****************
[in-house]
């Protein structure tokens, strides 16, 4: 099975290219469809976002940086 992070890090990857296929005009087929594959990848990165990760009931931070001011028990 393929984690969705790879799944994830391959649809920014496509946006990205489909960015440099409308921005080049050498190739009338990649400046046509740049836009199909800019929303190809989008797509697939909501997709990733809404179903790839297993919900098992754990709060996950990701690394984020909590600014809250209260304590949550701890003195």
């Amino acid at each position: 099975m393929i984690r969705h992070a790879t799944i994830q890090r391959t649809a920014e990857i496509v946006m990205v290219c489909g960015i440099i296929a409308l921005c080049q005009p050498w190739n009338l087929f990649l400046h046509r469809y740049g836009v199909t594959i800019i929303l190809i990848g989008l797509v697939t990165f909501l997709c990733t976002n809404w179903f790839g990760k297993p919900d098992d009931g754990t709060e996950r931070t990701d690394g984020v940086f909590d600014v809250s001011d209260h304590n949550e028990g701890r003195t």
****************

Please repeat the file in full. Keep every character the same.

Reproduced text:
[in-house]
């Protein structure tokens, strides 16, 4: 099975290219469809976002940086 992070890090990857296929005009087929594959990848990165990760009931931070001011028990 393929984690969705790879799944994830391959649809920014496509946006990205489909960015440099409308921005080049050498190739009338990649400046046509740049836009199909800019929303190809989008797509697939909501997709990733809404179903790839297993919900098992754990709060996950990701690394984020909590600014809250209260304590949550701890003195």
């Amino acid at each position: 099975m393929i984690r969705h992070a790879t799944i994830q890090r391959t649809a920014e990857i496509v946006m990205v290219c489909g960015i440099i296929a409308l921005c080049q005009p050498w190739n009338l087929f990649l400046h046509r469809y740049g836009v199909t594959i800019i929303l190809i990848g989008l797509v697939t990165f909501l997709c990733t976002n809404w179903f790839g990760k297993p919900d098992d009931g754990t709060e996950r931070t990701d690394g984020v940086f909590d600014v809250s001011d209260h304590n949550e028990g701890r003195t």